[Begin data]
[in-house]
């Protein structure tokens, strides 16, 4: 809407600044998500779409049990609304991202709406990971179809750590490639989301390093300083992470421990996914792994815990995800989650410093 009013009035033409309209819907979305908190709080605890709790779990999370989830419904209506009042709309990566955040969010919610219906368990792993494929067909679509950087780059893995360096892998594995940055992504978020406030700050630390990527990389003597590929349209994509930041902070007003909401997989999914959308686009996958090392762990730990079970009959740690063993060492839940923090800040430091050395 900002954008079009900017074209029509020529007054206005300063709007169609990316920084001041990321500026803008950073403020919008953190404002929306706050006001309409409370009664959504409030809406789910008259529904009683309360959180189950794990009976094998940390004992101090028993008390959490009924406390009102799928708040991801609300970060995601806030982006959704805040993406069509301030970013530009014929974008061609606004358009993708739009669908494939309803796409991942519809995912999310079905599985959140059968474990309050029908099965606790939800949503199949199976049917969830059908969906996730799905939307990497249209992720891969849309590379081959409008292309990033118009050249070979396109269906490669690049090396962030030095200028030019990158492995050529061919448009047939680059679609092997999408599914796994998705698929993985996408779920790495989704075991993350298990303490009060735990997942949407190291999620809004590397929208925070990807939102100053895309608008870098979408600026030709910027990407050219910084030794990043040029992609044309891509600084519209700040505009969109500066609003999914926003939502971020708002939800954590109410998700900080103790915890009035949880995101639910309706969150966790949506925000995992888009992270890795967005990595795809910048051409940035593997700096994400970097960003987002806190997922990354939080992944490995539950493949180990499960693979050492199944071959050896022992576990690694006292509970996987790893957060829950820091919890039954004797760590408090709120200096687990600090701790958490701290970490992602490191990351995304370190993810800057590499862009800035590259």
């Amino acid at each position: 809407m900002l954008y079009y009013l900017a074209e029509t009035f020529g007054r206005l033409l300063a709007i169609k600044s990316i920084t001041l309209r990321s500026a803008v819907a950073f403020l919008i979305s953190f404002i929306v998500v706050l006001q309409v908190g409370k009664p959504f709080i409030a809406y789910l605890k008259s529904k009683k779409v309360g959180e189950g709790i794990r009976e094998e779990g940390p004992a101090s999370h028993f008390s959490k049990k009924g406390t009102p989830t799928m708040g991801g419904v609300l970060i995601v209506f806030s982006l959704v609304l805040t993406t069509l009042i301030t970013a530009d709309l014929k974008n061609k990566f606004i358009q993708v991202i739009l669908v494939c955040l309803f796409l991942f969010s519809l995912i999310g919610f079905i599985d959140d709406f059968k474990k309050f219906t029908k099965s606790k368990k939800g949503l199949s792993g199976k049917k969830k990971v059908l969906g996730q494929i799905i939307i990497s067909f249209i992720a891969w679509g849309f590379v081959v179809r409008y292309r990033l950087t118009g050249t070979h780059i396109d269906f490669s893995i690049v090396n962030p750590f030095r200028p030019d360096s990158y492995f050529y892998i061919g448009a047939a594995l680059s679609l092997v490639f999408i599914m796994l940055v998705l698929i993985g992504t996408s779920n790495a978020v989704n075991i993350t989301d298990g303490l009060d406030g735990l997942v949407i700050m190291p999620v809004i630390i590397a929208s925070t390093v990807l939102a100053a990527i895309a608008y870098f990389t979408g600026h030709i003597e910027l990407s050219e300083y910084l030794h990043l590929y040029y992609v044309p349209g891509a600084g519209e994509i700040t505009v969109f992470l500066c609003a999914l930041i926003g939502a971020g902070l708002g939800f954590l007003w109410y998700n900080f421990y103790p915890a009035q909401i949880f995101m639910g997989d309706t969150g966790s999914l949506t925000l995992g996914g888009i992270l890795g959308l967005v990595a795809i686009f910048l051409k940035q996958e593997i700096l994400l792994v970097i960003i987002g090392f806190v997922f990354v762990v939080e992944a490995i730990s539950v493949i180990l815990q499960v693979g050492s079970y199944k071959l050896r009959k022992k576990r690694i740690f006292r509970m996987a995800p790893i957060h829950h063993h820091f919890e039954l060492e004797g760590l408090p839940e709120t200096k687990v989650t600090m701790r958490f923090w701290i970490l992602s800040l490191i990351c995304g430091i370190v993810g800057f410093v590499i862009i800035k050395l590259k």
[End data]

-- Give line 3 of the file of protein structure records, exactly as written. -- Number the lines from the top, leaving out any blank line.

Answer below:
């Amino acid at each position: 809407m900002l954008y079009y009013l900017a074209e029509t009035f020529g007054r206005l033409l300063a709007i169609k600044s990316i920084t001041l309209r990321s500026a803008v819907a950073f403020l919008i979305s953190f404002i929306v998500v706050l006001q309409v908190g409370k009664p959504f709080i409030a809406y789910l605890k008259s529904k009683k779409v309360g959180e189950g709790i794990r009976e094998e779990g940390p004992a101090s999370h028993f008390s959490k049990k009924g406390t009102p989830t799928m708040g991801g419904v609300l970060i995601v209506f806030s982006l959704v609304l805040t993406t069509l009042i301030t970013a530009d709309l014929k974008n061609k990566f606004i358009q993708v991202i739009l669908v494939c955040l309803f796409l991942f969010s519809l995912i999310g919610f079905i599985d959140d709406f059968k474990k309050f219906t029908k099965s606790k368990k939800g949503l199949s792993g199976k049917k969830k990971v059908l969906g996730q494929i799905i939307i990497s067909f249209i992720a891969w679509g849309f590379v081959v179809r409008y292309r990033l950087t118009g050249t070979h780059i396109d269906f490669s893995i690049v090396n962030p750590f030095r200028p030019d360096s990158y492995f050529y892998i061919g448009a047939a594995l680059s679609l092997v490639f999408i599914m796994l940055v998705l698929i993985g992504t996408s779920n790495a978020v989704n075991i993350t989301d298990g303490l009060d406030g735990l997942v949407i700050m190291p999620v809004i630390i590397a929208s925070t390093v990807l939102a100053a990527i895309a608008y870098f990389t979408g600026h030709i003597e910027l990407s050219e300083y910084l030794h990043l590929y040029y992609v044309p349209g891509a600084g519209e994509i700040t505009v969109f992470l500066c609003a999914l930041i926003g939502a971020g902070l708002g939800f954590l007003w109410y998700n900080f421990y103790p915890a009035q909401i949880f995101m639910g997989d309706t969150g966790s999914l949506t925000l995992g996914g888009i992270l890795g959308l967005v990595a795809i686009f910048l051409k940035q996958e593997i700096l994400l792994v970097i960003i987002g090392f806190v997922f990354v762990v939080e992944a490995i730990s539950v493949i180990l815990q499960v693979g050492s079970y199944k071959l050896r009959k022992k576990r690694i740690f006292r509970m996987a995800p790893i957060h829950h063993h820091f919890e039954l060492e004797g760590l408090p839940e709120t200096k687990v989650t600090m701790r958490f923090w701290i970490l992602s800040l490191i990351c995304g430091i370190v993810g800057f410093v590499i862009i800035k050395l590259k």